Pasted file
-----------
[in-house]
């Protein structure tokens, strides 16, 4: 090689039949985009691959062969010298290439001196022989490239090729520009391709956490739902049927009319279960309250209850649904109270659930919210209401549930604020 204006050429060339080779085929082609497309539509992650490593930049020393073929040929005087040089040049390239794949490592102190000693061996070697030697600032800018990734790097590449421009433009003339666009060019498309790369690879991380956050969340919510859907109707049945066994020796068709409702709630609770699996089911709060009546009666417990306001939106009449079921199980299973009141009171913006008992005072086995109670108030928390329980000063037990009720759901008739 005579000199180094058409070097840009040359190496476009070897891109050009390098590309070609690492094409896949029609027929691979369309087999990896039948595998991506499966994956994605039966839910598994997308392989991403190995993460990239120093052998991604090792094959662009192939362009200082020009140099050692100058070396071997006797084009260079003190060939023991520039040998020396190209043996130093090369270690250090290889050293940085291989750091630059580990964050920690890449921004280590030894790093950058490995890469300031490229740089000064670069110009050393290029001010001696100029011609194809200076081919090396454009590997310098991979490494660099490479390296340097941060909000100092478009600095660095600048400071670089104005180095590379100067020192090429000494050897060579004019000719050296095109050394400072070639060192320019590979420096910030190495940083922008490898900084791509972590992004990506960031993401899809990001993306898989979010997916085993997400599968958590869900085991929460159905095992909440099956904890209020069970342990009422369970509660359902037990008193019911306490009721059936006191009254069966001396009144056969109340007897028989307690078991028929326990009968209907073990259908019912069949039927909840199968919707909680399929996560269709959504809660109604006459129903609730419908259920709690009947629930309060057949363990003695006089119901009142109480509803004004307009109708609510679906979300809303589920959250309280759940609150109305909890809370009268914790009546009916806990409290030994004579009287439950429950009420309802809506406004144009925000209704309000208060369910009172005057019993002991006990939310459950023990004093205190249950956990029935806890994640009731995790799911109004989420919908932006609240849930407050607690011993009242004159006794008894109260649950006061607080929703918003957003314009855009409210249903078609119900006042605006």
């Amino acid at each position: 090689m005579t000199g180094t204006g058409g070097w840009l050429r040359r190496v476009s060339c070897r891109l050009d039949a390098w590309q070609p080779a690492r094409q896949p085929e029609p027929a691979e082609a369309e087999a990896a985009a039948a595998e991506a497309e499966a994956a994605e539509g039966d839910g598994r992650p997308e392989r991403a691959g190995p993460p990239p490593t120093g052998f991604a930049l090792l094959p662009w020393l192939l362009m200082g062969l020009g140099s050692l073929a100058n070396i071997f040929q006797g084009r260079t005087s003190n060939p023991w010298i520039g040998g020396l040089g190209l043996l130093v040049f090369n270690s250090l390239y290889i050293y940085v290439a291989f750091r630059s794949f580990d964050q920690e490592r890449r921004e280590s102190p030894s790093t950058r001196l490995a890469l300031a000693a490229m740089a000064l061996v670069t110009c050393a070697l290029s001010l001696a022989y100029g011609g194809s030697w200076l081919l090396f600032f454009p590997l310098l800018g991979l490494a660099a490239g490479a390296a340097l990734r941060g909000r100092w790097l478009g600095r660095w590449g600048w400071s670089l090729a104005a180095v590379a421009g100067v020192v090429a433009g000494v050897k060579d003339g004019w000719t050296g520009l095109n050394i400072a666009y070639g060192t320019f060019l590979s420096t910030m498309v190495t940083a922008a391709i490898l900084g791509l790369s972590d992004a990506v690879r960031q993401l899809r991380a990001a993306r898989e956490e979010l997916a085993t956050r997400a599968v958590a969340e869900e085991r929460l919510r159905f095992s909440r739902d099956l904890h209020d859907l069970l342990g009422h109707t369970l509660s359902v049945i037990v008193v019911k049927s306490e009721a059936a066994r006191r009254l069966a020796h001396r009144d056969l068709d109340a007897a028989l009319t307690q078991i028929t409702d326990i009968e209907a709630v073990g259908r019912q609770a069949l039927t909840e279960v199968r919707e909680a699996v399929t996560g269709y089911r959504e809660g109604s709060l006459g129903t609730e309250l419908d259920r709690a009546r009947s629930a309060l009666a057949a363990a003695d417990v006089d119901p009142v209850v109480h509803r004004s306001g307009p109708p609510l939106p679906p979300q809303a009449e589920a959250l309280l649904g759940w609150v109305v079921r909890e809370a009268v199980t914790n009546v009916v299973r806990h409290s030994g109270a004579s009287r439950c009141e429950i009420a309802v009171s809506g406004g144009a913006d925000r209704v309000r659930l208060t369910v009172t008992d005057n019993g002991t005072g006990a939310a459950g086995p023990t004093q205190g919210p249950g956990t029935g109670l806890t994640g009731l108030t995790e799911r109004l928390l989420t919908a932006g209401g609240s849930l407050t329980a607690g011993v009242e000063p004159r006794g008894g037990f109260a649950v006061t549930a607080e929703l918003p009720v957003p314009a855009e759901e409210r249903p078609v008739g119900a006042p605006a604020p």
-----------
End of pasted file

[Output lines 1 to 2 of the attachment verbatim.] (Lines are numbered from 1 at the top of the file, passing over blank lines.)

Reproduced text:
[in-house]
């Protein structure tokens, strides 16, 4: 090689039949985009691959062969010298290439001196022989490239090729520009391709956490739902049927009319279960309250209850649904109270659930919210209401549930604020 204006050429060339080779085929082609497309539509992650490593930049020393073929040929005087040089040049390239794949490592102190000693061996070697030697600032800018990734790097590449421009433009003339666009060019498309790369690879991380956050969340919510859907109707049945066994020796068709409702709630609770699996089911709060009546009666417990306001939106009449079921199980299973009141009171913006008992005072086995109670108030928390329980000063037990009720759901008739 005579000199180094058409070097840009040359190496476009070897891109050009390098590309070609690492094409896949029609027929691979369309087999990896039948595998991506499966994956994605039966839910598994997308392989991403190995993460990239120093052998991604090792094959662009192939362009200082020009140099050692100058070396071997006797084009260079003190060939023991520039040998020396190209043996130093090369270690250090290889050293940085291989750091630059580990964050920690890449921004280590030894790093950058490995890469300031490229740089000064670069110009050393290029001010001696100029011609194809200076081919090396454009590997310098991979490494660099490479390296340097941060909000100092478009600095660095600048400071670089104005180095590379100067020192090429000494050897060579004019000719050296095109050394400072070639060192320019590979420096910030190495940083922008490898900084791509972590992004990506960031993401899809990001993306898989979010997916085993997400599968958590869900085991929460159905095992909440099956904890209020069970342990009422369970509660359902037990008193019911306490009721059936006191009254069966001396009144056969109340007897028989307690078991028929326990009968209907073990259908019912069949039927909840199968919707909680399929996560269709959504809660109604006459129903609730419908259920709690009947629930309060057949363990003695006089119901009142109480509803004004307009109708609510679906979300809303589920959250309280759940609150109305909890809370009268914790009546009916806990409290030994004579009287439950429950009420309802809506406004144009925000209704309000208060369910009172005057019993002991006990939310459950023990004093205190249950956990029935806890994640009731995790799911109004989420919908932006609240849930407050607690011993009242004159006794008894109260649950006061607080929703918003957003314009855009409210249903078609119900006042605006």